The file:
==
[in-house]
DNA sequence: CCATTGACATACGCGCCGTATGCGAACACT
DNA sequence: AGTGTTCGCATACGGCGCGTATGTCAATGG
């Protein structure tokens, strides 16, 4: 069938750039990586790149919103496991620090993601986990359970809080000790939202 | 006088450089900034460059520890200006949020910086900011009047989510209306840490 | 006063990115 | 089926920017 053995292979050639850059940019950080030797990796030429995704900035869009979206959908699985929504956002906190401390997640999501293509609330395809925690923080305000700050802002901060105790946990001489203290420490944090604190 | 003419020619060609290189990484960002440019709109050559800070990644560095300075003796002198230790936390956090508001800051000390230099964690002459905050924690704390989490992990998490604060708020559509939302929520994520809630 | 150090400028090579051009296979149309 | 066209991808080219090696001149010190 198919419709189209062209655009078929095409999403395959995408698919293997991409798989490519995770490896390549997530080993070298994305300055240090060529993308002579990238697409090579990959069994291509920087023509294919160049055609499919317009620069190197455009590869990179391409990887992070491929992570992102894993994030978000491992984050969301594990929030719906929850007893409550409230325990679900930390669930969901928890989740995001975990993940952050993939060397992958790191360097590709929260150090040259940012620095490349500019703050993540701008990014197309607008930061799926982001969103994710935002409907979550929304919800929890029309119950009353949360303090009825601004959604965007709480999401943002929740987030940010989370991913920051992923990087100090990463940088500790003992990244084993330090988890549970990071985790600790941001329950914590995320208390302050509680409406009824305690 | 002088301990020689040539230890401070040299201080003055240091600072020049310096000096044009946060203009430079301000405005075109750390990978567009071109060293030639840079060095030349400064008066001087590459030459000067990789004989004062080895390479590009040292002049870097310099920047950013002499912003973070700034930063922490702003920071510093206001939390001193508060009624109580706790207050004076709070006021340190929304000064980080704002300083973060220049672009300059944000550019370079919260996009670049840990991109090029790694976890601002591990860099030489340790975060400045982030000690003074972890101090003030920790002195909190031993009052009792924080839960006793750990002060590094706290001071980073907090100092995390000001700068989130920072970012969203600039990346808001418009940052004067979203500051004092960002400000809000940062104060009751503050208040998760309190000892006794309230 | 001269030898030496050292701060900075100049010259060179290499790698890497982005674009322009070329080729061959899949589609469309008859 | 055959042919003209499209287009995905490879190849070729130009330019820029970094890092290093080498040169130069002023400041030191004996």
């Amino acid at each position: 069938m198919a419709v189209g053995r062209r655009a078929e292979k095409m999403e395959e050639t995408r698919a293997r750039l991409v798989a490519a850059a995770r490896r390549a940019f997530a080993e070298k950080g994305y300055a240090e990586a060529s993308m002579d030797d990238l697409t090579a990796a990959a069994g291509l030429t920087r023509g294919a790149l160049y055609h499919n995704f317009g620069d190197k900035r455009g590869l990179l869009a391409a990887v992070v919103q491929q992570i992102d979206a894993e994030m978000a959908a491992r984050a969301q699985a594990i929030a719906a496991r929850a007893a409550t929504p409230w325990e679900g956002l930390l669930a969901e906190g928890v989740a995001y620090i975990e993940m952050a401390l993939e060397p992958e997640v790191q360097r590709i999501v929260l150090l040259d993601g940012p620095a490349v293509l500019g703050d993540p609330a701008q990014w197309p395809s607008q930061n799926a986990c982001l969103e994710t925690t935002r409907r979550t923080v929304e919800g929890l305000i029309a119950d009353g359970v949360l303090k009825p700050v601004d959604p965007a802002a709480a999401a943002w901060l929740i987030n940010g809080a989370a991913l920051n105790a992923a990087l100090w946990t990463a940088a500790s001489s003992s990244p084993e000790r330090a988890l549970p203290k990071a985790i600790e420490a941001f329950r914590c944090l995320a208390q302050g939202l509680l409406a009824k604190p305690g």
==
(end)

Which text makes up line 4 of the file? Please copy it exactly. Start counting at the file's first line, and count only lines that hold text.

């Protein structure tokens, strides 16, 4: 069938750039990586790149919103496991620090993601986990359970809080000790939202 | 006088450089900034460059520890200006949020910086900011009047989510209306840490 | 006063990115 | 089926920017 053995292979050639850059940019950080030797990796030429995704900035869009979206959908699985929504956002906190401390997640999501293509609330395809925690923080305000700050802002901060105790946990001489203290420490944090604190 | 003419020619060609290189990484960002440019709109050559800070990644560095300075003796002198230790936390956090508001800051000390230099964690002459905050924690704390989490992990998490604060708020559509939302929520994520809630 | 150090400028090579051009296979149309 | 066209991808080219090696001149010190 198919419709189209062209655009078929095409999403395959995408698919293997991409798989490519995770490896390549997530080993070298994305300055240090060529993308002579990238697409090579990959069994291509920087023509294919160049055609499919317009620069190197455009590869990179391409990887992070491929992570992102894993994030978000491992984050969301594990929030719906929850007893409550409230325990679900930390669930969901928890989740995001975990993940952050993939060397992958790191360097590709929260150090040259940012620095490349500019703050993540701008990014197309607008930061799926982001969103994710935002409907979550929304919800929890029309119950009353949360303090009825601004959604965007709480999401943002929740987030940010989370991913920051992923990087100090990463940088500790003992990244084993330090988890549970990071985790600790941001329950914590995320208390302050509680409406009824305690 | 002088301990020689040539230890401070040299201080003055240091600072020049310096000096044009946060203009430079301000405005075109750390990978567009071109060293030639840079060095030349400064008066001087590459030459000067990789004989004062080895390479590009040292002049870097310099920047950013002499912003973070700034930063922490702003920071510093206001939390001193508060009624109580706790207050004076709070006021340190929304000064980080704002300083973060220049672009300059944000550019370079919260996009670049840990991109090029790694976890601002591990860099030489340790975060400045982030000690003074972890101090003030920790002195909190031993009052009792924080839960006793750990002060590094706290001071980073907090100092995390000001700068989130920072970012969203600039990346808001418009940052004067979203500051004092960002400000809000940062104060009751503050208040998760309190000892006794309230 | 001269030898030496050292701060900075100049010259060179290499790698890497982005674009322009070329080729061959899949589609469309008859 | 055959042919003209499209287009995905490879190849070729130009330019820029970094890092290093080498040169130069002023400041030191004996």